16. Cardiovascular diseases (39.6%), cancer (9.9%), diabetes mellitus (3.6%) and renal failure (3.4%) and perinatal conditions (9.7%) are currently the main causes of death among the general population.
17. There has been a sharp increase in the number of fatal accidents, with a specific death rate of 9.1/100 000 in 1995 and 36.0/100 000 in 2002. In 2003, this rate decreased to 24/100 000 but increased further in 2004 to reach 32.4/100 000. The main cause of accidental injuries remains road-traffic crashes.
18. The Ministry of Health and UNRWA are the main providers of health services in the occupied Palestinian territory. UNRWA covers the 1 635 000 refugees and the Ministry has regulatory responsibility for the health system. Local nongovernmental organizations and private professionals also provide some health services. The multiplicity of health providers operating without a unified policy causes some fragmentation of health service delivery.
19. The health facility network in the occupied Palestinian territory is well developed, in quantitative terms. At the end of 2004, the number of comprehensive primary health-care clinics totalled 731 (606 in the West Bank and 125 in the Gaza Strip); of these, 413 (56.5%) are run by the Ministry of Health, 53 (7.3%) by UNRWA and 265 (36.3%) by nongovernmental organizations. In addition, there are 230 maternal and child health clinics (202 in the West Bank and 28 in the Gaza Strip), 153 specialized clinics (64 in the West Bank; 89 in the Gaza Strip), 197 clinics for family planning (153 in the West Bank; 44 in the Gaza Strip) and 58 dental clinics (27 in the West Bank; 31
in the Gaza Strip).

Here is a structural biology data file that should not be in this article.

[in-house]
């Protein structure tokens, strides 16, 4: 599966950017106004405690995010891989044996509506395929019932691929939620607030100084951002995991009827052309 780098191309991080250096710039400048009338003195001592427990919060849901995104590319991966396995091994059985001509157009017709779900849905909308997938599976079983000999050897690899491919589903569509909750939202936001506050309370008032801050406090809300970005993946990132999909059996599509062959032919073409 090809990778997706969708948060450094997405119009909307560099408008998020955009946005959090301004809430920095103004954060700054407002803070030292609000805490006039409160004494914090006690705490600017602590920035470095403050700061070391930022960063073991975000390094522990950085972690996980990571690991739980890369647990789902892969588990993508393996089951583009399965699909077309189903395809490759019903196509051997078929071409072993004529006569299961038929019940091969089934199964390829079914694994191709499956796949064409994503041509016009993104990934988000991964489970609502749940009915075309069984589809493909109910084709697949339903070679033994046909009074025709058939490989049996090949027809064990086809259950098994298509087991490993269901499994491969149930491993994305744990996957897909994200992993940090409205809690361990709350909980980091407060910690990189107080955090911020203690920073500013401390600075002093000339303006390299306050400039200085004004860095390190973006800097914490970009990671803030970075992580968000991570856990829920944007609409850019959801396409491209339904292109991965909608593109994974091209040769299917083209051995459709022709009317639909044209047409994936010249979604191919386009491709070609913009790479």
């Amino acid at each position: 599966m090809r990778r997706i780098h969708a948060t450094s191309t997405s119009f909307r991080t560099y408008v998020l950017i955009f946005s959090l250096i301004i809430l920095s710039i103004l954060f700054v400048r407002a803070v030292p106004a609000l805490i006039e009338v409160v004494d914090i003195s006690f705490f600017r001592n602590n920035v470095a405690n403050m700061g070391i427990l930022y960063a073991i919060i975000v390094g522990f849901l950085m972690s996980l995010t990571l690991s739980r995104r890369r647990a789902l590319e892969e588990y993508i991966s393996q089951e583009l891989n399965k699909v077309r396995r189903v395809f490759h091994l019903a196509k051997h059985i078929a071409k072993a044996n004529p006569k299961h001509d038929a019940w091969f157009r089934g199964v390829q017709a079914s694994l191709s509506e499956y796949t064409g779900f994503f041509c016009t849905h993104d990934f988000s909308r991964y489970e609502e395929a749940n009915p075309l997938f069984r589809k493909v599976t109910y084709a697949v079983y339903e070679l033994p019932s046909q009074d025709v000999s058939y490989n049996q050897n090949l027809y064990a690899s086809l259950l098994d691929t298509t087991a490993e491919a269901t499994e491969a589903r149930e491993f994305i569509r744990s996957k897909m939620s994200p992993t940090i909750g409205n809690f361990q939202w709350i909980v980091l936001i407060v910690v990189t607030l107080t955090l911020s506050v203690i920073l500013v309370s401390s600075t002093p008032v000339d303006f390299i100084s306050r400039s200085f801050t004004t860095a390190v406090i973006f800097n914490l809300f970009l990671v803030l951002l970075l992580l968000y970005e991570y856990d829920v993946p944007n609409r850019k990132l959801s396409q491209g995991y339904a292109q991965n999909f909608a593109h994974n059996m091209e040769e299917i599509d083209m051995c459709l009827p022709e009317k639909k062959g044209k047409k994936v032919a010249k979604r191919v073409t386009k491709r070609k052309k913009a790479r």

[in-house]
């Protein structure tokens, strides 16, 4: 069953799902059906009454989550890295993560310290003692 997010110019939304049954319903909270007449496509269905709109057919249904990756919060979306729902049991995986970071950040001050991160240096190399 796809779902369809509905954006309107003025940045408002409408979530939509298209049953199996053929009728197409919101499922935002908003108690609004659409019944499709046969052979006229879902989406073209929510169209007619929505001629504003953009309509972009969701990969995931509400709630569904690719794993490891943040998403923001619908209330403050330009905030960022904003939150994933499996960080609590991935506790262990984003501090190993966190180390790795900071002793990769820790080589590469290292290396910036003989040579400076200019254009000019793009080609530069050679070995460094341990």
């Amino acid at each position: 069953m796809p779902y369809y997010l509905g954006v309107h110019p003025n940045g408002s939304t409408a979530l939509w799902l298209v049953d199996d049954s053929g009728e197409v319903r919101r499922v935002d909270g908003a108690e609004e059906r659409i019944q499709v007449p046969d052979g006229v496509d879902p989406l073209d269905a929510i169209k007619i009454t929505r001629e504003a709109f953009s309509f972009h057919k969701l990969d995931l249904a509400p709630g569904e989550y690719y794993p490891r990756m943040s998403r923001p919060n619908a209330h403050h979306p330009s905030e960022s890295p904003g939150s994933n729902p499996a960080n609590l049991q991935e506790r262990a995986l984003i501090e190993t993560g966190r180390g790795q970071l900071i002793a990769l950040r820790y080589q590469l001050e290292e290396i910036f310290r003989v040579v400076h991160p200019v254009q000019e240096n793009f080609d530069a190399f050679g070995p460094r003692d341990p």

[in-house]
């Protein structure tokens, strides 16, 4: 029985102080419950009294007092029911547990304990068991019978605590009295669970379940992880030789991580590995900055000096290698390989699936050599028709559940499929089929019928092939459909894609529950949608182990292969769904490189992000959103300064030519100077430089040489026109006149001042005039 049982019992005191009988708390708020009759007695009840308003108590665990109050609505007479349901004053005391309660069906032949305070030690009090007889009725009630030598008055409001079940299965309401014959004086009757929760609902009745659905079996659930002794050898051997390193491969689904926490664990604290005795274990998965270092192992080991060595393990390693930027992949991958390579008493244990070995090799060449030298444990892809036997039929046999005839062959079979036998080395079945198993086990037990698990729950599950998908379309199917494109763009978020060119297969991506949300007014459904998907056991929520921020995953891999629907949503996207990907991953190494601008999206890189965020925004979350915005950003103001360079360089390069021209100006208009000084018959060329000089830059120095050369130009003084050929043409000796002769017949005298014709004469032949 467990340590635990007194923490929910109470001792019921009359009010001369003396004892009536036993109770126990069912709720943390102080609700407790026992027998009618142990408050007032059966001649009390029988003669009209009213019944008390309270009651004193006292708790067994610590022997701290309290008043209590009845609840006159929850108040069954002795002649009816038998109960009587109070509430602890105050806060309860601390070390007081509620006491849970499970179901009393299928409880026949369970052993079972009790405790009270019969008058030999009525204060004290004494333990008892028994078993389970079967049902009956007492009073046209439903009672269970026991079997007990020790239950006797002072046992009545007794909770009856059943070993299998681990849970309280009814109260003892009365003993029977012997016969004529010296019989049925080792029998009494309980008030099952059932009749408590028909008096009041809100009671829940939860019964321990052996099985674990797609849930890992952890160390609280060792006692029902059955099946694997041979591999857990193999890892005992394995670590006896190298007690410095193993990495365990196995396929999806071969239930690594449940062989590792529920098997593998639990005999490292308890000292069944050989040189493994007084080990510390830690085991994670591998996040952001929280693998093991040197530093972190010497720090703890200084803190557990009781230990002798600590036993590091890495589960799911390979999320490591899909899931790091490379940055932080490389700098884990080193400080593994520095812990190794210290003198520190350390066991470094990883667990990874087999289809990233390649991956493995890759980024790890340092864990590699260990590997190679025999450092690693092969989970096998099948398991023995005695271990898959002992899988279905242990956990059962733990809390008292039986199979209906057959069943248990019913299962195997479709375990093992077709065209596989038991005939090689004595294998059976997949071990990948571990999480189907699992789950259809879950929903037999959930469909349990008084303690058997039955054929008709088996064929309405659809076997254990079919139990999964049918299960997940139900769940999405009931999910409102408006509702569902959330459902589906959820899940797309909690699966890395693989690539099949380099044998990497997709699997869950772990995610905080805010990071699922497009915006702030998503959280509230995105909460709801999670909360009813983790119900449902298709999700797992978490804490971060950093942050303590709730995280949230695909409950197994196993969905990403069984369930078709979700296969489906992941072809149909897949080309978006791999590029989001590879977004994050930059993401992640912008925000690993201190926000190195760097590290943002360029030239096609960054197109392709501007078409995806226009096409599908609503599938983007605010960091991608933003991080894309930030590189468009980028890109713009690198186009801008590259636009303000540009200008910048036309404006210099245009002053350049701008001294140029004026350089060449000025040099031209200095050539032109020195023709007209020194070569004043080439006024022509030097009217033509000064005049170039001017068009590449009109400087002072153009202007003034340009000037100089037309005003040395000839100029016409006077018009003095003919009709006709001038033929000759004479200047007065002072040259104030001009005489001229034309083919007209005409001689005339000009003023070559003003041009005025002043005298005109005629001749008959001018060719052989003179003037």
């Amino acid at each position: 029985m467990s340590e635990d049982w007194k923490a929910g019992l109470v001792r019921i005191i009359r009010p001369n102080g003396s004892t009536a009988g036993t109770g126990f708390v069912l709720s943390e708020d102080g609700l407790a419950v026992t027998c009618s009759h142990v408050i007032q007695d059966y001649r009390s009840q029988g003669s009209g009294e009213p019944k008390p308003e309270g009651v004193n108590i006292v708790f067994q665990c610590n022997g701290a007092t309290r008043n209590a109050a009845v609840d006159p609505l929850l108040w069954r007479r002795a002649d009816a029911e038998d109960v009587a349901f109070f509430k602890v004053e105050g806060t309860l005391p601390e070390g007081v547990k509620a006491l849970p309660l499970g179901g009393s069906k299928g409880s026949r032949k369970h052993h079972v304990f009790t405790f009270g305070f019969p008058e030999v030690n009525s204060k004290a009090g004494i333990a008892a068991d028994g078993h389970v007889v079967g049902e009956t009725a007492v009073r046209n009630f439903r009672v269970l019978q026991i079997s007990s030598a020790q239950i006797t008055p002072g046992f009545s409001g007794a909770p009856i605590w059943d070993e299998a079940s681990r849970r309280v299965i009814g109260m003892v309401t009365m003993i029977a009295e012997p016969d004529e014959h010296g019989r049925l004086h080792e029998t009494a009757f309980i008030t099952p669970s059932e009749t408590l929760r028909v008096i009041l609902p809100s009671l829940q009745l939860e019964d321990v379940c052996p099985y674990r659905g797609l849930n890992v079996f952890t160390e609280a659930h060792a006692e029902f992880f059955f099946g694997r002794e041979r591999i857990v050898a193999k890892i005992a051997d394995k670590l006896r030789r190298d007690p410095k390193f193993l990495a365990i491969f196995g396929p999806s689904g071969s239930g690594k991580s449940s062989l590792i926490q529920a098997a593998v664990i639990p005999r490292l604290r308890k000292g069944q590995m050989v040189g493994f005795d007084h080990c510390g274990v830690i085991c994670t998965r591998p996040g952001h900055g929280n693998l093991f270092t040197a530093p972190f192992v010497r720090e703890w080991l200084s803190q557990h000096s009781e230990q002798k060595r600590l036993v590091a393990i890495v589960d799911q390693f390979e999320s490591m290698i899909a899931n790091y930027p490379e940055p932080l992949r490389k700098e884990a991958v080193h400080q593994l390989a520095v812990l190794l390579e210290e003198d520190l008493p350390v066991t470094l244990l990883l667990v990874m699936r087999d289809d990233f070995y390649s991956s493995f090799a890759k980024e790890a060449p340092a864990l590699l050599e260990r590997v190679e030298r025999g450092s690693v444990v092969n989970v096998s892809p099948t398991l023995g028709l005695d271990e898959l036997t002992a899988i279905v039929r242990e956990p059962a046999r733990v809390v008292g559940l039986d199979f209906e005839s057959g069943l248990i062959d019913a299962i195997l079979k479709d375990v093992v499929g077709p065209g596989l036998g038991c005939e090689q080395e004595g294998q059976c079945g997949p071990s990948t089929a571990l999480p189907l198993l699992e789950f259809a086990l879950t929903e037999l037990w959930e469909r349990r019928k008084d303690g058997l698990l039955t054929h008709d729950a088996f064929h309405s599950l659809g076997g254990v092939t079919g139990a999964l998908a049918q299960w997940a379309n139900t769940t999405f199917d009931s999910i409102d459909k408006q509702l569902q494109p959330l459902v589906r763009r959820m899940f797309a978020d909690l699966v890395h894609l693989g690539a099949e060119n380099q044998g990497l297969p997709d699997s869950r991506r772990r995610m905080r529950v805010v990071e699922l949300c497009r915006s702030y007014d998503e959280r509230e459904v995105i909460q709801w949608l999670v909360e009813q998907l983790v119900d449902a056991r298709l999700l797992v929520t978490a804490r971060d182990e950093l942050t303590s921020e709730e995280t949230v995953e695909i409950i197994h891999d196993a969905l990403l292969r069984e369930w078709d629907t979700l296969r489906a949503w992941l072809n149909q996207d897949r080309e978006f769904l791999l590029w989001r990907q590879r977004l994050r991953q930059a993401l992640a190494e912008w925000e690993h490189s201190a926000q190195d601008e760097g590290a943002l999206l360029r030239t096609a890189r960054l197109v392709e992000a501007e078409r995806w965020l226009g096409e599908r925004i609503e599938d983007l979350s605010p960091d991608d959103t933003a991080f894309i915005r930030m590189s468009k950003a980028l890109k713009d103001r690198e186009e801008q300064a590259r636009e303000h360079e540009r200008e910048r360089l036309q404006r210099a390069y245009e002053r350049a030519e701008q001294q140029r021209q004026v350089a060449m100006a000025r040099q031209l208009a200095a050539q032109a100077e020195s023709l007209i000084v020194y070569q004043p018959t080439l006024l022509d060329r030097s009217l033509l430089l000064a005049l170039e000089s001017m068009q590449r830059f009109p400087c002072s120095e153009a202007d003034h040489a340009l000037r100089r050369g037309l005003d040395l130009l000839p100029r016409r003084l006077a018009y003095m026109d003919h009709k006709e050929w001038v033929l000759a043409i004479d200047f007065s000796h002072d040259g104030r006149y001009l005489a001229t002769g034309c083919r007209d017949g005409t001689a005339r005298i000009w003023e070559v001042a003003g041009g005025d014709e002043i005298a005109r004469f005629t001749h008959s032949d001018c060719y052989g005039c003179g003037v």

20. Of the 19 544 employees in the Palestinian health system in 2004, more than half (56.9%) worked in the public sector (Ministry of Health). Human resources in the health sector of the occupied Palestinian territory are unevenly distributed between regions and types of professionals. The ratio of nurses to doctors is low (1.5 nurse per doctor), compared to recommended standards.
21. It has been estimated that, until 2002, Palestinian doctors graduated from 450 different universities in 120 countries. There is no recognized medical specialist training in the occupied Palestinian territory, although in some hospitals it is possible to undertake internships and residencies in some specializations recognized by Jordanian and Palestinian boards.
22. The per capita health expenditure in the occupied Palestinian territory is higher than the regional average. According to the latest estimation from an ad hoc survey, per capita total health expenditure was US$ 138.4 in 2003. The public health system relies heavily on international assistance and its sustainability is a matter of great concern. A breakdown of total health expenditure in 2002 by source of funding showed that the Ministry of Finance accounted for 15%, the general population for 38% (including health insurance premiums, co-payments and fees in public and private facilities) and donors for 48%. Salaries represent nearly half health Ministry’s budget, and referral abroad is the third highest expense item. Every year thousands of patients seek care abroad, mainly in Egypt, Israel and Jordan. In 2004 the total number of patients referred for admission to hospital and consultation abroad was 31 744, an increase of 57.9% compared with 2003.
23. About one quarter of the population is not covered by health insurance. In 2004, 76.1% of households in the occupied Palestinian territory were reported to be covered by health insurance. Of these, more than half had government coverage, and about one third were covered by UNRWA. The remaining population was covered by social security, military health-insurance schemes, or Israeli insurances.
24. Access to health care is generally fair. However, there are strong grounds for assuming that Palestinians’ access to services has been adversely affected by the restrictions of movement, the separation barrier and the deterioration in the economic situation. Furthermore, the recent political developments and the reduction of funding to the Ministry of Health are likely to have a negative impact on the health sector. A decline in public health programmes and possible disruption of health services are expected if this funding crisis continues.
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1 Defined as per capita consumption of US$ 2.3 per day for a benchmark household of two adults and four children.